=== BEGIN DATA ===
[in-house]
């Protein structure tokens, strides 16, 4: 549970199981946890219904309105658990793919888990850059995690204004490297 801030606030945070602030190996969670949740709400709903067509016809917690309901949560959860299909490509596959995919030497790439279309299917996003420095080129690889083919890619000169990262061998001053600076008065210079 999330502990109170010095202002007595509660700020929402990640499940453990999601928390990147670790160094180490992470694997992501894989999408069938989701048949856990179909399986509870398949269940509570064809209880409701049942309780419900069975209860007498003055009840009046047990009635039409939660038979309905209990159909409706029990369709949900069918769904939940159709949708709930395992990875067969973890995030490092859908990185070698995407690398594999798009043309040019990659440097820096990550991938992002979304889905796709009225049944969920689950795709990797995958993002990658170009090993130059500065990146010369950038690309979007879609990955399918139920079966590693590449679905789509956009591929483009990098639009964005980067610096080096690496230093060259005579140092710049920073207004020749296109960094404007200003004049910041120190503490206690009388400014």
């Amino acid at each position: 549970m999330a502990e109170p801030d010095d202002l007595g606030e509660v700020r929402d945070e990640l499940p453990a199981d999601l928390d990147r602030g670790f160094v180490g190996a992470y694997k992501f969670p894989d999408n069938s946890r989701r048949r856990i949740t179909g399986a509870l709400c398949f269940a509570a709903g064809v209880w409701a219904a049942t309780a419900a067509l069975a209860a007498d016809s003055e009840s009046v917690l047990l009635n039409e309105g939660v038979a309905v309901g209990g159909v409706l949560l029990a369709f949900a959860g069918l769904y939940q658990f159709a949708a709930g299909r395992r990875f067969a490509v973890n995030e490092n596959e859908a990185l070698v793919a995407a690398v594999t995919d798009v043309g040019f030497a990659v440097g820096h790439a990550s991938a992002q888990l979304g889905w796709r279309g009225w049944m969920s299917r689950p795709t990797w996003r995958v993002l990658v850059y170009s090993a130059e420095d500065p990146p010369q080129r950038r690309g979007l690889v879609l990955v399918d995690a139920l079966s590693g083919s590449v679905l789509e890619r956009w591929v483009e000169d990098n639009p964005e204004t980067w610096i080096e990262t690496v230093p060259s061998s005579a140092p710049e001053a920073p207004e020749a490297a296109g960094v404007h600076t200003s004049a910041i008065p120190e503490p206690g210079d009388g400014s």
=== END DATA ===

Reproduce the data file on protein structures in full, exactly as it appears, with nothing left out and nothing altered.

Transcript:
[in-house]
């Protein structure tokens, strides 16, 4: 549970199981946890219904309105658990793919888990850059995690204004490297 801030606030945070602030190996969670949740709400709903067509016809917690309901949560959860299909490509596959995919030497790439279309299917996003420095080129690889083919890619000169990262061998001053600076008065210079 999330502990109170010095202002007595509660700020929402990640499940453990999601928390990147670790160094180490992470694997992501894989999408069938989701048949856990179909399986509870398949269940509570064809209880409701049942309780419900069975209860007498003055009840009046047990009635039409939660038979309905209990159909409706029990369709949900069918769904939940159709949708709930395992990875067969973890995030490092859908990185070698995407690398594999798009043309040019990659440097820096990550991938992002979304889905796709009225049944969920689950795709990797995958993002990658170009090993130059500065990146010369950038690309979007879609990955399918139920079966590693590449679905789509956009591929483009990098639009964005980067610096080096690496230093060259005579140092710049920073207004020749296109960094404007200003004049910041120190503490206690009388400014």
């Amino acid at each position: 549970m999330a502990e109170p801030d010095d202002l007595g606030e509660v700020r929402d945070e990640l499940p453990a199981d999601l928390d990147r602030g670790f160094v180490g190996a992470y694997k992501f969670p894989d999408n069938s946890r989701r048949r856990i949740t179909g399986a509870l709400c398949f269940a509570a709903g064809v209880w409701a219904a049942t309780a419900a067509l069975a209860a007498d016809s003055e009840s009046v917690l047990l009635n039409e309105g939660v038979a309905v309901g209990g159909v409706l949560l029990a369709f949900a959860g069918l769904y939940q658990f159709a949708a709930g299909r395992r990875f067969a490509v973890n995030e490092n596959e859908a990185l070698v793919a995407a690398v594999t995919d798009v043309g040019f030497a990659v440097g820096h790439a990550s991938a992002q888990l979304g889905w796709r279309g009225w049944m969920s299917r689950p795709t990797w996003r995958v993002l990658v850059y170009s090993a130059e420095d500065p990146p010369q080129r950038r690309g979007l690889v879609l990955v399918d995690a139920l079966s590693g083919s590449v679905l789509e890619r956009w591929v483009e000169d990098n639009p964005e204004t980067w610096i080096e990262t690496v230093p060259s061998s005579a140092p710049e001053a920073p207004e020749a490297a296109g960094v404007h600076t200003s004049a910041i008065p120190e503490p206690g210079d009388g400014s």